Total RNA was extracted from S. aureus, S. pyogenes and E. coli using a trizol/chloroform approach and commercially available extraction kits with key modifications to manufacturer instructions. The commercial kits used were RNeasy mini kit (Qiagen), RNeasy miniElute Kit (Qiagen), RNase-Free DNase set (Qiagen), and Fast RNA Pro Blue Kit (QBiogen). Briefly, modifications to the manufacturer’s protocol included the use of 5 mL of culture (RPMI or pooled human sera) which was stabilised in 10 mL RNAprotect Bacteria reagent (Qiagen) and incubated at room temperature (RT) for 10 min prior to centrifugation at 3220×g for 20 min (RT). Bacterial cells were transferred to a tube containing Lysing Matrix B (Fast RNA Pro Blue Kit, QBiogen) and mechanically lysed at 6000 rpm for 40 s (Precellys 24 homogeniser, Bertin Instruments). The aqueous phase of the post-mechanically lysed solution was incubated with 1:10 volume 3 M sodium acetate (pH 5.2), and 2.5× volume of 100% ice-cold ethanol at −20 °C overnight to precipitate total RNA. The overnight solution was treated with DNase to remove contaminating DNA, and RNA was eluted using the RNeasy miniElute kit (Qiagen). Total RNA was eluted in a final volume of 34 µL. A modified trizol/chloroform extraction protocol was used to extract total RNA from KpSC strains. Briefly, 1 mL of culture material was stabilised in 2 mL of RNA stabilisation solution (95% ethanol:5% phenol at pH 4.3) containing 2.5 M guanidine thiocyanate salt (GTC; Sigma, Reference G6639). Two millilitre screw-top centrifuge tubes containing 100 mL of 0.1 mm diameter zirconia/silica beads (BioSpec, Reference 11079101z) were used for mechanical lysis by vortex for 10 min at 4 °C. Total RNA was eluted in 50 µL of DEPC-treated water. Extracted total RNA samples were sent to the Australian Genome Research Facility (Melbourne, Australia) for ribosomal RNA depletion using the Ribo-Zero rRNA Removal Kit for bacteria (Illumina), and library preparation using the TruSeq Stranded mRNA Library Preparation Kit (Illumina) following manufacturer’s protocol; note the poly(A) RNA purification step in the TruSeq kit was excluded in our workflow. The quality of RNA samples was assessed using an Agilent 2100 Bioanalyzer following the manufacturer’s protocol. Transcriptomic sequencing was performed on a single Illumina HiSeq2500 lane with 100 bp paired-end chemistry and dual indexing.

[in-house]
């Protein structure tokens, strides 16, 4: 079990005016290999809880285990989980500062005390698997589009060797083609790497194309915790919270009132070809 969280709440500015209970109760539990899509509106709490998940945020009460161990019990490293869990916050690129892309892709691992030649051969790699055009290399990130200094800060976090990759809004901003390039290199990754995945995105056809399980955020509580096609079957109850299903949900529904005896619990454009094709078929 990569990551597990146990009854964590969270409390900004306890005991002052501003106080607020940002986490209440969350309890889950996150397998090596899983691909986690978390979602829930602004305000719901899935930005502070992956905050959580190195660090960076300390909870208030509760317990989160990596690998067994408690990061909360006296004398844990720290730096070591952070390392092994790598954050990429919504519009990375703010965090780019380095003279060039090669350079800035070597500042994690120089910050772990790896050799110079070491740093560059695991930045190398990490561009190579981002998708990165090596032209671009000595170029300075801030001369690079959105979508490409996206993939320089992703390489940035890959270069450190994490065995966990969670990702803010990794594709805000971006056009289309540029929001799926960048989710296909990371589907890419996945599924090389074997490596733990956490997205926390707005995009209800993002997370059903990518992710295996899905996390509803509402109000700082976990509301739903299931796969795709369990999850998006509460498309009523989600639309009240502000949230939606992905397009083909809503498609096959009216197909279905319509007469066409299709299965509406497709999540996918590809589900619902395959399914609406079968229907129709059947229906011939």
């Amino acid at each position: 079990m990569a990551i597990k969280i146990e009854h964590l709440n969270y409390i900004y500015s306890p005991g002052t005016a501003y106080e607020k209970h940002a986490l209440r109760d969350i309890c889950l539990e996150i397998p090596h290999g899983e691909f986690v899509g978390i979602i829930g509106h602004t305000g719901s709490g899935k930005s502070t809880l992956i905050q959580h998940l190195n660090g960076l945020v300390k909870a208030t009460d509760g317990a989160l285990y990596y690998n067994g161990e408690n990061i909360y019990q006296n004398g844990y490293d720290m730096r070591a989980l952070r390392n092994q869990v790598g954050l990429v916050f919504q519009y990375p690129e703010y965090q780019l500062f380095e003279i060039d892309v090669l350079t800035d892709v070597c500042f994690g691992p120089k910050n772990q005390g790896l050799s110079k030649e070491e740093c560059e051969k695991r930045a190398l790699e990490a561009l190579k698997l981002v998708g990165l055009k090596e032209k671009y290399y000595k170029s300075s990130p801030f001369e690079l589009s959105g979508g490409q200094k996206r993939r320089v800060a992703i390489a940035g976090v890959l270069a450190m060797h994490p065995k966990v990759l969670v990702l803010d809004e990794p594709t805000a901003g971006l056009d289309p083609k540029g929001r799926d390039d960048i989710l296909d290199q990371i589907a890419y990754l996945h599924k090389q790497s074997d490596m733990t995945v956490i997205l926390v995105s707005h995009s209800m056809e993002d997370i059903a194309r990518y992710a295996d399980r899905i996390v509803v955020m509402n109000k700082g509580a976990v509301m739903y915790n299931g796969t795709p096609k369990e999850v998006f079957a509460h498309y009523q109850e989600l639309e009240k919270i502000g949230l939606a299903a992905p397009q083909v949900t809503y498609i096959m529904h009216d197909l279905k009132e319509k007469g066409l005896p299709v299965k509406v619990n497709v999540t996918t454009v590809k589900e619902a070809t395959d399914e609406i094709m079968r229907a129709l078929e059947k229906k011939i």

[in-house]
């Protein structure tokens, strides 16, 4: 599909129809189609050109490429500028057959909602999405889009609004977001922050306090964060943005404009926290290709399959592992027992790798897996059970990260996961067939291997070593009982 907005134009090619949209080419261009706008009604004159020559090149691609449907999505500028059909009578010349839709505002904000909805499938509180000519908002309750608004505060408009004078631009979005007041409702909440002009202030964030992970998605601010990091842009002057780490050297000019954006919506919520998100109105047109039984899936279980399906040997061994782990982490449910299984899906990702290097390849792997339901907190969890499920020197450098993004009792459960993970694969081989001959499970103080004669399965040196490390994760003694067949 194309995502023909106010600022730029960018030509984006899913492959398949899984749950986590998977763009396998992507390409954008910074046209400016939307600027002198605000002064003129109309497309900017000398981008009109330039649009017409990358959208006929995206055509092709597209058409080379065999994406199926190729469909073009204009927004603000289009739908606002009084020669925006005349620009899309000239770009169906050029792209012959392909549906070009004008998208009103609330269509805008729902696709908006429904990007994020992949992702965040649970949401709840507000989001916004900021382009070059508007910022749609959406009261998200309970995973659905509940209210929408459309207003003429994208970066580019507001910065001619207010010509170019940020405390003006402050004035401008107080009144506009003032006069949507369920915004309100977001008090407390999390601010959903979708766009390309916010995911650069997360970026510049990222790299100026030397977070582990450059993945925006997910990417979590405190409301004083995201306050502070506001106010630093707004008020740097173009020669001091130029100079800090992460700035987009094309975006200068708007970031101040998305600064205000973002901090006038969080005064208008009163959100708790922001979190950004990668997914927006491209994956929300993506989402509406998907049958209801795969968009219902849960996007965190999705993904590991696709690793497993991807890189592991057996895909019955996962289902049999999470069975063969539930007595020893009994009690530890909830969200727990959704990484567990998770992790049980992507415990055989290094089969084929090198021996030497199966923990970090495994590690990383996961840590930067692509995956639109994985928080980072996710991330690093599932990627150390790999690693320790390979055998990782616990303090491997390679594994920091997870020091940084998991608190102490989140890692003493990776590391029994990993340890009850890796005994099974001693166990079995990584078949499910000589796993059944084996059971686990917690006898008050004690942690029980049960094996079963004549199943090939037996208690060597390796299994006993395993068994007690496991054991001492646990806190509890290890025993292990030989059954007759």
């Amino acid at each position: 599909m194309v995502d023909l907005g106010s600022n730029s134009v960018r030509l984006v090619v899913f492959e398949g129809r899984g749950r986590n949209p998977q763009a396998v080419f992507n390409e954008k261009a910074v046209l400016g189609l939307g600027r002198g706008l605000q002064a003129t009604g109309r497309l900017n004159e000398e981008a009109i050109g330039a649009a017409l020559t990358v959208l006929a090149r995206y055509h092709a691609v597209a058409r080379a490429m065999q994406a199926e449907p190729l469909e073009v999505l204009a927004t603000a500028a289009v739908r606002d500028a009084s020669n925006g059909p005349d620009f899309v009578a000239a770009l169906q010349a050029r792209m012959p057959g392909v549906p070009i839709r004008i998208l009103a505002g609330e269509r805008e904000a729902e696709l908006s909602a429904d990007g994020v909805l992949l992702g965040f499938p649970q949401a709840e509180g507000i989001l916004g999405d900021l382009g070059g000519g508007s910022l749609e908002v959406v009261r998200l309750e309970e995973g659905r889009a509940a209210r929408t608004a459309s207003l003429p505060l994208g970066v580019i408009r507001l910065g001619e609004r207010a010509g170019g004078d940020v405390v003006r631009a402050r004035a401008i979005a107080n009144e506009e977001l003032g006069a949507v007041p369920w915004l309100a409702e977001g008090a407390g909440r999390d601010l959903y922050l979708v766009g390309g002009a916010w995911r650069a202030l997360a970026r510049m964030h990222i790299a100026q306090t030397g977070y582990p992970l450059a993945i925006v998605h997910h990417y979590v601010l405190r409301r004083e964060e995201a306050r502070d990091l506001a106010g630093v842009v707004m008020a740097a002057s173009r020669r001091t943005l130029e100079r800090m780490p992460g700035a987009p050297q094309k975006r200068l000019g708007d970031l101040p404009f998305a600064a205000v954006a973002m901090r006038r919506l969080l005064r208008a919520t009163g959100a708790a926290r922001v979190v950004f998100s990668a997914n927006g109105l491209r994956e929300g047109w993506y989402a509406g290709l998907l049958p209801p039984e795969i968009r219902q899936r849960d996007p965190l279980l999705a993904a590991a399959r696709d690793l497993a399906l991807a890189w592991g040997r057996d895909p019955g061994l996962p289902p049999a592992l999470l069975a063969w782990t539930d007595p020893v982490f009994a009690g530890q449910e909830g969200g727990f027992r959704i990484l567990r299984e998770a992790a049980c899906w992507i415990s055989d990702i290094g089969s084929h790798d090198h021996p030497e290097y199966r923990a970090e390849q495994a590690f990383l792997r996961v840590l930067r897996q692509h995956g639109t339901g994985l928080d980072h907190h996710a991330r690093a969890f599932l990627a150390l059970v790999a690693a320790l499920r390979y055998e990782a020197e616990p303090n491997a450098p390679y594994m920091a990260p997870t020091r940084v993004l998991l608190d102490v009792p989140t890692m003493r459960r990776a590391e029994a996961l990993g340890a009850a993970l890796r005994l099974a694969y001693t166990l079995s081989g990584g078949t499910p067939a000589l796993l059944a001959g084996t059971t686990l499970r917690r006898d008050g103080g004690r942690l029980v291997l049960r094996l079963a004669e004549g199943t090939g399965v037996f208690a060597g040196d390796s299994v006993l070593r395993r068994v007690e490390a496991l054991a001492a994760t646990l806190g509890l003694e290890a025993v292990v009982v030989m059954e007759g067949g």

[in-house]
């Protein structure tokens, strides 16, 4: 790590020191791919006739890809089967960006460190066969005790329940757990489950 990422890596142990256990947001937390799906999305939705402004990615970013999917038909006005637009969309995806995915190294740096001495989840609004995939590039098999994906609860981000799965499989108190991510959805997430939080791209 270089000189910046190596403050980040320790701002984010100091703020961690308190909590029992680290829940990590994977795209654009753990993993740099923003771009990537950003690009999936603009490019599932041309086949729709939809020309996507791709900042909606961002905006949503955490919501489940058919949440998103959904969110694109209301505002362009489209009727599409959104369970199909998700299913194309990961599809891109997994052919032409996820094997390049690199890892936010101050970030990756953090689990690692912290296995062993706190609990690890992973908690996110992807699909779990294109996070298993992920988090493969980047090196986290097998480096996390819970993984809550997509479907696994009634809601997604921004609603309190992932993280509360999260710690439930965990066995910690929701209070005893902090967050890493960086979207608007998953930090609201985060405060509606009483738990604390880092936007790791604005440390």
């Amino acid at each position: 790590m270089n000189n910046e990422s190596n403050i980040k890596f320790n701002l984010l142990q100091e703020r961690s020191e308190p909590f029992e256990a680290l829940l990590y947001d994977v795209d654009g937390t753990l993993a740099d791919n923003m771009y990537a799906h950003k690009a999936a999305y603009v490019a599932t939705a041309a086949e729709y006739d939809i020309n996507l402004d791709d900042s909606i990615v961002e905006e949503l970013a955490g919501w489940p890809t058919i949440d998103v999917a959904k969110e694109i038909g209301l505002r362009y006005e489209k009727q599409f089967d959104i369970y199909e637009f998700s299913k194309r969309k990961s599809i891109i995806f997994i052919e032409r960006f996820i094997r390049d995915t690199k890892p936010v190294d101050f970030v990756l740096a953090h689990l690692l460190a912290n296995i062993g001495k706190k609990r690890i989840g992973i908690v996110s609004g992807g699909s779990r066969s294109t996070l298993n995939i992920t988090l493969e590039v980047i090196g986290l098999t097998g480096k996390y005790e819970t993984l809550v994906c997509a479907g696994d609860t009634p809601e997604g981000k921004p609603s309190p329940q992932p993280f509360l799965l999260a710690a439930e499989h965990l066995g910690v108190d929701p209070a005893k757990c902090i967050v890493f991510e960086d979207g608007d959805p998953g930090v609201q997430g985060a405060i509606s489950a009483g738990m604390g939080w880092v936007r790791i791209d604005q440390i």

RNAseq analysis

Read abundance for each strain and condition (growth in RPMI versus serum exposure) was quantified using the resulting RNAseq Illumina fastq files, the finished genome assembly and annotation for each strain as a reference, the read aligner minimap2 v2.17-r9459, and strand-specific read counting onto every gene using featureCounts v2.0.160. Quality control was performed by assessing total mapped reads, count per million distribution pre- and post-normalisation, MDS plots, hierarchical clustering of the count correlation matrix and Cook’s distance distributions of counts (Supplementary Fig. 1). From this, one biological replicate (among the six replicates per condition) was discarded as an outlier from four E. coli and two S. aureus RNAseq experiments (the replicate samples discarded were: E. coli B36 RPMI #5, E. coli MS14384 RPMI #1, E. coli MS14386 SERA #1, E. coli MS14387 RPMI #1, S. aureus BPH2760 SERA #4, S. aureus BPH2947 SERA #4). Differential gene expression analysis was performed with the R package edgeR using generalised linear model61. Gene expression was considered statistically significant by applying threshold limits of 2× fold change and a P value of <0.05 (adjusted for false discovery).

Protein extraction and proteomic analysis

Bacterial cells were collected by centrifugation at 14,000×g at 4 °C for 15 min and resuspended in 1 mL ice-cold 1× PBS. Wash steps were repeated twice before storing at −80 °C until further extraction. Cells were resuspended in 150 mM Tris–HCl, 125 mM NaCl and 0.1 mm acid-washed glass beads (Sigma) and lysed by 4–6 rounds of bead-beating (5 m/s, 1 min) with 1 min rest periods on ice. Insoluble material was removed by centrifugation for 3 min at 4 °C at 4000×g. 250 µL was mixed with ice-cold dH2O:methanol:chloroform (ratio of 3:4:1) to precipitate proteins. Proteins were collected by centrifugation and washed twice with methanol prior to solubilisation in 8 M guanidine–HCl, 100 mM HEPES, pH 7.6. Reduction and alkylation were performed with 10 mM dithiothreitol (DTT) and 20 mM iodoacetamide (IAA) for 1 h each, respectively. Proteins were digested with sequencing grade modified trypsin (Promega, Madison, WI), at a protein:protease ratio of 30:1 overnight at 37 °C. The resulting peptides were desalted by solid phase extraction using hydrophilic-lipophilic balance (HLB) cartridges (Waters, Bedford, MA) according to the manufacturer’s instructions. Extractions were split and lyophilised, with one aliquot shipped to the Australian Proteome Analysis Facility (Sydney, Australia), and the second to Monash Proteomics & Metabolomics Facility (Melbourne, Australia) for data-independent acquisition (DIA/SWATH) and data-dependent acquisition (DDA) mass spectrometry, respectively.